When we’re in a difficult relationship or even a destructive one that isn’t sustainable, especially if addictions are involved, there does need to be a measure of grace and compassion. Because sometimes what is actually driving unhealthy behaviors in people is underlying shame or a lack of peace deep inside. Many times it’s both.

What I’m not saying is that because of grace and compassion, we condone or enable their actions and stay in situations where there’s harm being done. But what I am saying is that, as we take a step back, we can consider having grace and compassion for whatever caused the original root of shame and chaos in their heart that then drove them to try to act and react in such unhealthy ways. We don’t want the hurt they’ve caused to make us betray who we really are. We aren’t cruel or mean-spirited so we don’t want to bring any of that into our boundary setting.

I also want to have grace because I don’t have life so figured out that I never act and react in unhealthy ways. I have my own issues that I need to work on and work through with counseling. Learning to have grace and compassion appropriately, while still also having boundaries, continues to be one of my biggest lessons.

So, how can we really be gracious without excusing away hurtful behavior we’re experiencing? Or avoiding honest conversations we need to have?

We can bring truth into an atmosphere of grace. We can express what needs to be expressed, set a boundary that needs to be set, say what needs to be said and stay completely committed to the reality of truth.

But we can also foster it all in an environment of grace that never dishonors the other person. We can tell the hard truth, but we don’t have to say it in a harsh way.

This doesn’t mean we don’t say the hard things or set boundaries. It means we recognize we want conflict resolution instead of conflict escalation.

So, yes, Paul’s words to the Colossians remind us that our words should be gracious. But He also adds a clarifier that our words should be “seasoned with salt” (Colossians 4:6). In rabbinic tradition, this phrase would have been associated with wisdom. Paul was reminding the Colossians they were called to be people filled with godly wisdom. He wanted their words, and ours, to represent Jesus. And in order to do this, we can follow His model to pursue both grace and truth together.

I don’t know who puts grace to the test in your life or what conversations you need to be reminded to bring grace into. But I do know the Holy Spirit is willing to help us choose truth-filled words presented in a gracious way if only we will pause long enough and ask Him for help. Even as we have hard conversations, implement necessary boundaries and may our words reflect that we know Jesus, love Jesus and spend time with Jesus.

Father God, I want to pause for a moment and thank You for Your Son, Jesus. He could have held back His grace. But instead, He chose to pour out every single drop for me on the cross. So remind me that I give grace because I so desperately need it. Help me bring an attitude of grace into even the hardest of conversations. Give me wisdom in how to hold grace and truth together as I navigate difficult relationships in my life In Jesus’ name, amen.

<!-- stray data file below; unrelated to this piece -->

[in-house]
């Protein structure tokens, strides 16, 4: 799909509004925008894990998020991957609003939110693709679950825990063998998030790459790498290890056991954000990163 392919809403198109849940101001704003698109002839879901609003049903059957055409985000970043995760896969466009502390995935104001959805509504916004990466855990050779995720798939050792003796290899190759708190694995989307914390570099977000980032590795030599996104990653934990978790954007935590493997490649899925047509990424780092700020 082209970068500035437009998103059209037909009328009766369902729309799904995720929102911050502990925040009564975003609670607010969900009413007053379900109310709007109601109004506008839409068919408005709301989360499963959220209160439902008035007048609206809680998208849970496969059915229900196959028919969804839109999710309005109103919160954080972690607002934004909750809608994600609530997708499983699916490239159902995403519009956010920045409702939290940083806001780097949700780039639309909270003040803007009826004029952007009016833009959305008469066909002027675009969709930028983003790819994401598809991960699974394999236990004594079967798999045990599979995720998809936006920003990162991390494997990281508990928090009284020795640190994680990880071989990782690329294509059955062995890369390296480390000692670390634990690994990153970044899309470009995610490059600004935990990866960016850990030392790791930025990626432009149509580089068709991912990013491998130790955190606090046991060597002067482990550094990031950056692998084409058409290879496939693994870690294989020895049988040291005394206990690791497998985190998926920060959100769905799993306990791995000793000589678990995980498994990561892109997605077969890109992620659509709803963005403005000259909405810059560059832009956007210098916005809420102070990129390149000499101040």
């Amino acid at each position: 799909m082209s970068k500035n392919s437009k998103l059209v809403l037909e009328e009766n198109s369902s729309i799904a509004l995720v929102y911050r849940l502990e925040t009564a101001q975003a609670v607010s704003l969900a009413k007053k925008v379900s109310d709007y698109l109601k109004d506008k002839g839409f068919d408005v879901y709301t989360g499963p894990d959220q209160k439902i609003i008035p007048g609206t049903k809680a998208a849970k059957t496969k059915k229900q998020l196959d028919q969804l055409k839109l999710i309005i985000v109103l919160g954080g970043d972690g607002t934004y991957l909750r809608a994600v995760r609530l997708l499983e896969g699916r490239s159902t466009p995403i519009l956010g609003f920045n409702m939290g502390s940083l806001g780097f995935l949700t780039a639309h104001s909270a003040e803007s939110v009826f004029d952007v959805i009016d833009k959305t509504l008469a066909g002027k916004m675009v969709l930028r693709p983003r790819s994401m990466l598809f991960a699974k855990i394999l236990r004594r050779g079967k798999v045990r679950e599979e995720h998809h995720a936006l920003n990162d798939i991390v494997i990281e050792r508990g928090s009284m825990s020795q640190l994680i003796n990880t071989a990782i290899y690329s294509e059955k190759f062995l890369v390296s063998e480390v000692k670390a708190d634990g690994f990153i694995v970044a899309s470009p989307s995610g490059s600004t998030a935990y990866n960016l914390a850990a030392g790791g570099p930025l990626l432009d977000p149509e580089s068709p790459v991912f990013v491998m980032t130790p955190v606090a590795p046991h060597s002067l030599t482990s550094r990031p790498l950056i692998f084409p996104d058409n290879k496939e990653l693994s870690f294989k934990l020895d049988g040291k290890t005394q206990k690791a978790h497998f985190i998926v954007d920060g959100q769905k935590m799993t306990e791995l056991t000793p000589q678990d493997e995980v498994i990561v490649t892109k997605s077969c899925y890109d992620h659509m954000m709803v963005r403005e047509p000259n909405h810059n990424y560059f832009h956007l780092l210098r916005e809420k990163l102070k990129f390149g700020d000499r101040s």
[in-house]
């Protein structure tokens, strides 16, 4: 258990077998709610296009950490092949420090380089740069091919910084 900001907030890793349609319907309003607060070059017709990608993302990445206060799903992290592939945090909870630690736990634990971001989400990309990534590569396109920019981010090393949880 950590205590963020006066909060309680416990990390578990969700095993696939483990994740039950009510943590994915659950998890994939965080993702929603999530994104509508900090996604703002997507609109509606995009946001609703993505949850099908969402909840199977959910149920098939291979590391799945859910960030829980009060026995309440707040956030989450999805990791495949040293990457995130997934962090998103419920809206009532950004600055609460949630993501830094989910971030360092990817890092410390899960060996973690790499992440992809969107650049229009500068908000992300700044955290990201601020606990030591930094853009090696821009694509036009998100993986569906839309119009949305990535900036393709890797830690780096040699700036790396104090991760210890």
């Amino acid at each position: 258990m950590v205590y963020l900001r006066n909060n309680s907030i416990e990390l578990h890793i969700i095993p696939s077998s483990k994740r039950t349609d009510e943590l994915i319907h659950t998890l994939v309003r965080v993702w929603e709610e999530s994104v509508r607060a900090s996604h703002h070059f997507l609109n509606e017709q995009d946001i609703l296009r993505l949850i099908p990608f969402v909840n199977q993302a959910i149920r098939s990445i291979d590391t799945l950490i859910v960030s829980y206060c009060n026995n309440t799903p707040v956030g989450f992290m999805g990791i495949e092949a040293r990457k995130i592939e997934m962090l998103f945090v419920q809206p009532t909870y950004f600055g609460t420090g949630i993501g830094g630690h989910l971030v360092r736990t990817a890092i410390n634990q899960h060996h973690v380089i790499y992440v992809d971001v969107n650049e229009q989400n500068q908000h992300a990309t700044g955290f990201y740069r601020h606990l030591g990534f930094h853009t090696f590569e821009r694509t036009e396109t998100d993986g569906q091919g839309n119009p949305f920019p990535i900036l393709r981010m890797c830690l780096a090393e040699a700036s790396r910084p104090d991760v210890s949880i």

Lysa TerKeurst is president of Proverbs 31 Ministries and the author of more than twenty-five books, including her latest book You’re Going to Make It: 50 Morning and Evening Devotions to Unrush Your Mind, Uncomplicate Your Heart, and Experience Healing Today (March 2023). She writes from her family’s farm table and lives in North Carolina. Connect with her at or on social media @LysaTerKeurst. 

How to Conquer Bad Habits

How to Conquer Bad Habits

We cannot stop a bad habit. We can only replace it with a good one. I become more and more convinced of that reality. We are creatures of habit, and so much of life is making sure we’re building healthy ones. To be completely honest with you (which I intend to be for the entirety of this work), I really wrestled with what to title this book. There were no less than fifty different titles we tried out along the way. The last thing I wanted was for it to sound like another self-help book. Your local bookstore (and even the Christian section of that bookstore) is already full of those. You see, I am not trying to help people be smarter sinners.

It is one of my core beliefs that everyone lives forever somewhere—either in heaven or hell. My goal is to help other Christians, other believers in Jesus, live the righteous lives Jesus desires for us. The only way that will happen is by living fully dependent on the Holy Spirit and by doing the things Jesus calls us to do in this life as we pursue holiness. In fact, 1 Peter 1:15 instructs us to be holy in all that we do. But how do we do that? I don’t know about you, but that seems like an impossibly high bar to me.

If you have ever parented a toddler (or spent any time around one, for that matter), it does not take long to figure out that toddlers lack something called “impulse control.” Their brains aren’t fully developed enough to process all of the pros and cons of the decisions they make, so instead they just do whatever feels good or fun in the moment.

The truth is, while impulse control eventually kicks in, we never quite grow out of that phase of doing the things we know we shouldn’t. There are many things I’ve done that I didn’t really want to do, but I still did them. Not in a resilient, “do hard things” kind of way but in a rebellious, “I know this isn’t good for me, but I’m going to do it anyway” kind of way. And, like Weston, I’m not sure why.